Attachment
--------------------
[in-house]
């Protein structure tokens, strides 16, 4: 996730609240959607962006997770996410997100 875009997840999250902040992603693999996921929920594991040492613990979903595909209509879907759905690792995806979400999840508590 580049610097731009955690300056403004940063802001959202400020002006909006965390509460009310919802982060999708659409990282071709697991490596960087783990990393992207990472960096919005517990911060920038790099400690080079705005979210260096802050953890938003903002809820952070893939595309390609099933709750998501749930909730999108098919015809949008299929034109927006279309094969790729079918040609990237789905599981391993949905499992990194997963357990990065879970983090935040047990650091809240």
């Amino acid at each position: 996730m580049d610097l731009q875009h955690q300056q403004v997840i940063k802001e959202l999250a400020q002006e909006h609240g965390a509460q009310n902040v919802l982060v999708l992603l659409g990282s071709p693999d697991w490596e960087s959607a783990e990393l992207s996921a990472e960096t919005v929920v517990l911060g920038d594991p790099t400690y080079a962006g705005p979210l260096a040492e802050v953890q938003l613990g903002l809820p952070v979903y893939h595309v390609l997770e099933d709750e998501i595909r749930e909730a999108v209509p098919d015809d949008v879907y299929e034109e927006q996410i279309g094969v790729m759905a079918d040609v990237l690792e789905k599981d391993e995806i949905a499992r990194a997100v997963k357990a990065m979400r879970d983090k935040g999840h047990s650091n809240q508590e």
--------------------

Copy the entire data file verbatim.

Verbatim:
[in-house]
């Protein structure tokens, strides 16, 4: 996730609240959607962006997770996410997100 875009997840999250902040992603693999996921929920594991040492613990979903595909209509879907759905690792995806979400999840508590 580049610097731009955690300056403004940063802001959202400020002006909006965390509460009310919802982060999708659409990282071709697991490596960087783990990393992207990472960096919005517990911060920038790099400690080079705005979210260096802050953890938003903002809820952070893939595309390609099933709750998501749930909730999108098919015809949008299929034109927006279309094969790729079918040609990237789905599981391993949905499992990194997963357990990065879970983090935040047990650091809240």
């Amino acid at each position: 996730m580049d610097l731009q875009h955690q300056q403004v997840i940063k802001e959202l999250a400020q002006e909006h609240g965390a509460q009310n902040v919802l982060v999708l992603l659409g990282s071709p693999d697991w490596e960087s959607a783990e990393l992207s996921a990472e960096t919005v929920v517990l911060g920038d594991p790099t400690y080079a962006g705005p979210l260096a040492e802050v953890q938003l613990g903002l809820p952070v979903y893939h595309v390609l997770e099933d709750e998501i595909r749930e909730a999108v209509p098919d015809d949008v879907y299929e034109e927006q996410i279309g094969v790729m759905a079918d040609v990237l690792e789905k599981d391993e995806i949905a499992r990194a997100v997963k357990a990065m979400r879970d983090k935040g999840h047990s650091n809240q508590e």